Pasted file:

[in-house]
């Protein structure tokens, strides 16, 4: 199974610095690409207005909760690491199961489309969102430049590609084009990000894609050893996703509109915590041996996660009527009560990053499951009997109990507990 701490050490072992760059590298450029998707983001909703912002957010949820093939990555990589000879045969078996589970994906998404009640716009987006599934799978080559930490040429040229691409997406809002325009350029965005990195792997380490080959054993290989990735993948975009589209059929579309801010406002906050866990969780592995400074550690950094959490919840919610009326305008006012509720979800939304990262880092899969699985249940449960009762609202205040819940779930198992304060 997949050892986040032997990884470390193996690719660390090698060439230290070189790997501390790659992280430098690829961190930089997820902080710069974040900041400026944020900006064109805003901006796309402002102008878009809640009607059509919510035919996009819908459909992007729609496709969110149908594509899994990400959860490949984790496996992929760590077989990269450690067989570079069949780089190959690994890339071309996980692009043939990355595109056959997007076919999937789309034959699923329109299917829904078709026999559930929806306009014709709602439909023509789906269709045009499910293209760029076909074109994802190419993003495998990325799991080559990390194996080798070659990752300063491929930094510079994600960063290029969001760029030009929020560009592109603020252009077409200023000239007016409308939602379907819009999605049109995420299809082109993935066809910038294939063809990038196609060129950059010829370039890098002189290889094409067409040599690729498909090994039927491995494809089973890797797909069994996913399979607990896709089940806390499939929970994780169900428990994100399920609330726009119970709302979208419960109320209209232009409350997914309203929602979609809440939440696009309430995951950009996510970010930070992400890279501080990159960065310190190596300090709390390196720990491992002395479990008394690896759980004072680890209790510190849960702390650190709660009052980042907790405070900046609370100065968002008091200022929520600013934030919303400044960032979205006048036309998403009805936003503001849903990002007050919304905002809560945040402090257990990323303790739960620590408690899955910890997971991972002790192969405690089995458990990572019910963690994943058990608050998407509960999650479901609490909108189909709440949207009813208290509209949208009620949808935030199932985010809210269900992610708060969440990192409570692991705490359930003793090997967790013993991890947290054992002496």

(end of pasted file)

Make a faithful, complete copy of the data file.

[in-house]
């Protein structure tokens, strides 16, 4: 199974610095690409207005909760690491199961489309969102430049590609084009990000894609050893996703509109915590041996996660009527009560990053499951009997109990507990 701490050490072992760059590298450029998707983001909703912002957010949820093939990555990589000879045969078996589970994906998404009640716009987006599934799978080559930490040429040229691409997406809002325009350029965005990195792997380490080959054993290989990735993948975009589209059929579309801010406002906050866990969780592995400074550690950094959490919840919610009326305008006012509720979800939304990262880092899969699985249940449960009762609202205040819940779930198992304060 997949050892986040032997990884470390193996690719660390090698060439230290070189790997501390790659992280430098690829961190930089997820902080710069974040900041400026944020900006064109805003901006796309402002102008878009809640009607059509919510035919996009819908459909992007729609496709969110149908594509899994990400959860490949984790496996992929760590077989990269450690067989570079069949780089190959690994890339071309996980692009043939990355595109056959997007076919999937789309034959699923329109299917829904078709026999559930929806306009014709709602439909023509789906269709045009499910293209760029076909074109994802190419993003495998990325799991080559990390194996080798070659990752300063491929930094510079994600960063290029969001760029030009929020560009592109603020252009077409200023000239007016409308939602379907819009999605049109995420299809082109993935066809910038294939063809990038196609060129950059010829370039890098002189290889094409067409040599690729498909090994039927491995494809089973890797797909069994996913399979607990896709089940806390499939929970994780169900428990994100399920609330726009119970709302979208419960109320209209232009409350997914309203929602979609809440939440696009309430995951950009996510970010930070992400890279501080990159960065310190190596300090709390390196720990491992002395479990008394690896759980004072680890209790510190849960702390650190709660009052980042907790405070900046609370100065968002008091200022929520600013934030919303400044960032979205006048036309998403009805936003503001849903990002007050919304905002809560945040402090257990990323303790739960620590408690899955910890997971991972002790192969405690089995458990990572019910963690994943058990608050998407509960999650479901609490909108189909709440949207009813208290509209949208009620949808935030199932985010809210269900992610708060969440990192409570692991705490359930003793090997967790013993991890947290054992002496």